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In the parking lot working with the homeless, everyday is an adventure! I purchased a lot of writing journals and have given them away each week, in hopes of encouraging my street writers to find their voice. Lowell and Nathanial and Shadrack and Aaron and a lot of my friends are brilliant writers, and each has a different genre. Lowell’s writings are cosmic, brief, and screaming with pain. ‘Oh God, do you hear me? I’m just a little homeless man.” Some are quite funny such as his entry about selling his “property” on Hedgerow – a literal hedge in downtown Dallas. Lowell is a humor writer. Aaron on the other hand is a novelist. Nathan writes about addiction and is crafting a self help book better than any I’ve seen this year from the writers who have houses. We’ll see if the year brings enough discipline, to get him to finish it. On Thursday, I’ll be sitting with nathan at the library (the homeless hangout) and being an advocate for him with the library manager – to see if they can give my homeless friends a break. Maybe the library will allow me to conduct a writers workshop for the homeless on site? Wouldn’t that help their image and funding! Some of the writers hope that Obama has a plan to help the homeless and the housing situation in America and I too hope we see some real change. I don’t like politics. In the literal or metaphorical sense. 

I’m always astounded at how regular folks look at the homeless as this drain on society and an affront to their lives. Spend time with them and you’ll see that they are just like you and me, if you were to have a tragedy that altered your mind forever. Being homeless is never about money. I’ve discovered that it usually stems from one major life event that has taken away their soul. Some have lost a child, and never bounced back. It led to a divorce, led to drinking, led to the unraveling of a life. Could you bounce back, emotionally, from that?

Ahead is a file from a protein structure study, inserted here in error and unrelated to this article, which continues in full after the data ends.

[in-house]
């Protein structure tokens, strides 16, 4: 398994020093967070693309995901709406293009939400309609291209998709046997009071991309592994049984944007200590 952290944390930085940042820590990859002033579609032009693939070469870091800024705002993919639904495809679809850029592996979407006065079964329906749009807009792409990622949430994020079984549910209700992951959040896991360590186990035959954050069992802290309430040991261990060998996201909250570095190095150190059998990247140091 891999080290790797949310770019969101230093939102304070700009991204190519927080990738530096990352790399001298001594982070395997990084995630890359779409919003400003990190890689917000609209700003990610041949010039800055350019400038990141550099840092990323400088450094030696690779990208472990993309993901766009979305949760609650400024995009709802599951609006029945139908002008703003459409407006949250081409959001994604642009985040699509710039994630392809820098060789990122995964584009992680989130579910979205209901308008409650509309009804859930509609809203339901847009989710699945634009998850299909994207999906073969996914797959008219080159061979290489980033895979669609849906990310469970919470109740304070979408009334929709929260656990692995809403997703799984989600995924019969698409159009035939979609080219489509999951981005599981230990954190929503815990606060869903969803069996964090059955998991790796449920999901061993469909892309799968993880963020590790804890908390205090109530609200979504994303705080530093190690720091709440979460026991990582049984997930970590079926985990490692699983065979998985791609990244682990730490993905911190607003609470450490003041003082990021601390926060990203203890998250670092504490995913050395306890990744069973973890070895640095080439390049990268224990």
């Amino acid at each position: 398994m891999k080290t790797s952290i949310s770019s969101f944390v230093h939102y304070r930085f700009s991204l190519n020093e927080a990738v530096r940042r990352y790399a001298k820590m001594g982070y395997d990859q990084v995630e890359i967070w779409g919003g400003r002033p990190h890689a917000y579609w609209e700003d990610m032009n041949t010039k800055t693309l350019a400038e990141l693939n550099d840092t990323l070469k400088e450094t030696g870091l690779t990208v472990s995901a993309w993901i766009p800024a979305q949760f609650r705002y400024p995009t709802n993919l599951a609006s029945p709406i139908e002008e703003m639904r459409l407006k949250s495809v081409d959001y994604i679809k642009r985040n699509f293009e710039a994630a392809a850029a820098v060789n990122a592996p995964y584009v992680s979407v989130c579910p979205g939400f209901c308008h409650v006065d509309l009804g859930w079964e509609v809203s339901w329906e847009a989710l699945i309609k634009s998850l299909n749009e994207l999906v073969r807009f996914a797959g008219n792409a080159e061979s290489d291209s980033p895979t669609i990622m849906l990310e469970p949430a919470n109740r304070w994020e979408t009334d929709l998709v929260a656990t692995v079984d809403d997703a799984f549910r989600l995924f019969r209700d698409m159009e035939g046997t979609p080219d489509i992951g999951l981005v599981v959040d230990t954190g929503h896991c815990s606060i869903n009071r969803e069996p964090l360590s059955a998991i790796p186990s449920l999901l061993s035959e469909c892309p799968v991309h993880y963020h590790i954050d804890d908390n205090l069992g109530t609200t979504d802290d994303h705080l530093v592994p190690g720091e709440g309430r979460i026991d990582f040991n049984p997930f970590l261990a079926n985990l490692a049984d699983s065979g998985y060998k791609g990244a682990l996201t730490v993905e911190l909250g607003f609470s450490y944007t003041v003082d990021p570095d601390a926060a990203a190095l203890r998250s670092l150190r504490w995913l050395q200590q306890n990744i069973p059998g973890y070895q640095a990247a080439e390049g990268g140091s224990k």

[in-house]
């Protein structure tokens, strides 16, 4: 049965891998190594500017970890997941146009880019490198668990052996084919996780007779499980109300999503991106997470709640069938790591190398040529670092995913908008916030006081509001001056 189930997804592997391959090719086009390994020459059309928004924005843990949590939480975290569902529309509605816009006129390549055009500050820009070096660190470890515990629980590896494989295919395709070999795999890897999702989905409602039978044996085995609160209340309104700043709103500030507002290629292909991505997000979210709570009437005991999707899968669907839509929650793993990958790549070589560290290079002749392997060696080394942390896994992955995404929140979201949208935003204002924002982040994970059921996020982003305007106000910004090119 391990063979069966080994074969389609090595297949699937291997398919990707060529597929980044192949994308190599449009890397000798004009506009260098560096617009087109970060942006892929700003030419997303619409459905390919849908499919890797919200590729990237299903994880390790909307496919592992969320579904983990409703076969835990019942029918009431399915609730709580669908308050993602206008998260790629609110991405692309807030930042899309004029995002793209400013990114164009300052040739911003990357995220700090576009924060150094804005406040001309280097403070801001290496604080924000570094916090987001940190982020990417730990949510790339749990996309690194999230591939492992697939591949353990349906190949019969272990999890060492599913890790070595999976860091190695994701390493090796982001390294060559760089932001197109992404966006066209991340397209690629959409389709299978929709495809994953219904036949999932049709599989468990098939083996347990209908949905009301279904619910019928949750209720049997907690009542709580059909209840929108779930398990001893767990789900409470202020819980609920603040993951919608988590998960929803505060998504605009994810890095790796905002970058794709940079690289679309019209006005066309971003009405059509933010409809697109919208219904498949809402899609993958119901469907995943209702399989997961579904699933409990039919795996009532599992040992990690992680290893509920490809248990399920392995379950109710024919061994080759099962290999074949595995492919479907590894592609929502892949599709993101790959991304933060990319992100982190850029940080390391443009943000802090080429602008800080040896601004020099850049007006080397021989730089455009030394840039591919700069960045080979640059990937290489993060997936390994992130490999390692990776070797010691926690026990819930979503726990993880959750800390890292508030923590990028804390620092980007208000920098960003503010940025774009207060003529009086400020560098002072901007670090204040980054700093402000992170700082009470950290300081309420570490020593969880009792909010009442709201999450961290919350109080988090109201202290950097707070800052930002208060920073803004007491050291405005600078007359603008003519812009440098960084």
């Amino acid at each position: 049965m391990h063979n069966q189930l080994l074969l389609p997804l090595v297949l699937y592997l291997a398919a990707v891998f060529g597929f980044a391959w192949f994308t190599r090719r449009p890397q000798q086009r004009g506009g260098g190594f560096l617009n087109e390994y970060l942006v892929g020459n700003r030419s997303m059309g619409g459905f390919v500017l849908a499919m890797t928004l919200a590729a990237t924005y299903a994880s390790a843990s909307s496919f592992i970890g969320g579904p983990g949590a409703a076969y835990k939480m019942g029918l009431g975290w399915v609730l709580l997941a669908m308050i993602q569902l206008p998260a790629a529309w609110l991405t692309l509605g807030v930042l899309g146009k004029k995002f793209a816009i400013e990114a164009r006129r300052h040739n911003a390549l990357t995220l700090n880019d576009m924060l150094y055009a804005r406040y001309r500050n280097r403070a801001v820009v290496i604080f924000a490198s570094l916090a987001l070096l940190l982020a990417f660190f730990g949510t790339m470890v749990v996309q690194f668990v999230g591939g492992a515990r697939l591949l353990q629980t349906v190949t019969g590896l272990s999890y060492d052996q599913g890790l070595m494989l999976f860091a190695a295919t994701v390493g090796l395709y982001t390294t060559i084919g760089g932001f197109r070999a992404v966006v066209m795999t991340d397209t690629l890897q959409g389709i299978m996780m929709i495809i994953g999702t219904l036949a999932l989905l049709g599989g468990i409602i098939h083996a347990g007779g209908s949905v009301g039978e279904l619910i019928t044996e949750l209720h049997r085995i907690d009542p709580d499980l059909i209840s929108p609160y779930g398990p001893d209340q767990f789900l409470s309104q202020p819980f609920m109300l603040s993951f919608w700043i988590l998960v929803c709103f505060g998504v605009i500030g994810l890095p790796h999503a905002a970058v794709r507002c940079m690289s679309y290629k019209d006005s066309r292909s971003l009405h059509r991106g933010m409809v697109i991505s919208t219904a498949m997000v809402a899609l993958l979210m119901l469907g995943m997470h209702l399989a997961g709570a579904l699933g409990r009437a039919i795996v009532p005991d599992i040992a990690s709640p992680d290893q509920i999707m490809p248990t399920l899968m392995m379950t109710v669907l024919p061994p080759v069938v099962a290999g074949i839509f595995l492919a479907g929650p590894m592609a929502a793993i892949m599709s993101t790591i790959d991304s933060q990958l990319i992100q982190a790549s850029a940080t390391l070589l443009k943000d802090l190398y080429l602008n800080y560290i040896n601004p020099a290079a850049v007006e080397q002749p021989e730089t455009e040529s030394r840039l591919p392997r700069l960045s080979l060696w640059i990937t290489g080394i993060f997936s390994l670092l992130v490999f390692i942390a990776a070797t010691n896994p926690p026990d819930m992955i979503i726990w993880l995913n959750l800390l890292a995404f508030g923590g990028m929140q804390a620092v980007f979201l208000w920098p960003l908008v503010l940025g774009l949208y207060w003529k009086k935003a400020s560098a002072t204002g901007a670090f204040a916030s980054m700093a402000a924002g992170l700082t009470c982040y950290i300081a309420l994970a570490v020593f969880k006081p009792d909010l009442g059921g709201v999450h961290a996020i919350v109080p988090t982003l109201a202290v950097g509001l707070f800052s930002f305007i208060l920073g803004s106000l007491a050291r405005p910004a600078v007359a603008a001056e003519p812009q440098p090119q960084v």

1 Comment

  1. Tammy,

    I think this was your blog entry that struck me close to home, and made me think about you. You have an idea of what happened to me, and it has “taken my soul.” I am one step away from homeless myself.

    I will never kill myself, no matter what, because of what you told me about your experience with your father. You could say that at the very worst of times, my children keep me alive in a way. I rarely see them, but they know that I am still here for them, and will be, as long as God wills it.

    I got your response about my little “homeless” story, and yes, I would love to meet face to face. As I read over your blogs, I see that our thoughts are so alike. I think we would have much to talk about.

    I don’t like the word “try”; either do it or don’t. So I won’t say let’s “try” to get together. I will tell you that I am in Waco now, but spend a great deal of time in the DFW area. I see my children when I can, I see my doctors when I am scheduled. Otherwise my time is my own, so I spend it trying to make the world a little bit better, which to me means restoring God’s creation one flower at a time, by volunteering at LLELA. In fact, I just got back from a week’s work today.

    I’m not even sure you are still in Texas, and I can only imagine what your life is like now, but I’d like to meet some of your homeless friends, if you think they would accept me. Perhaps we could work something out by starting there? Let me know your thoughts.

    Thanks again Tammy,



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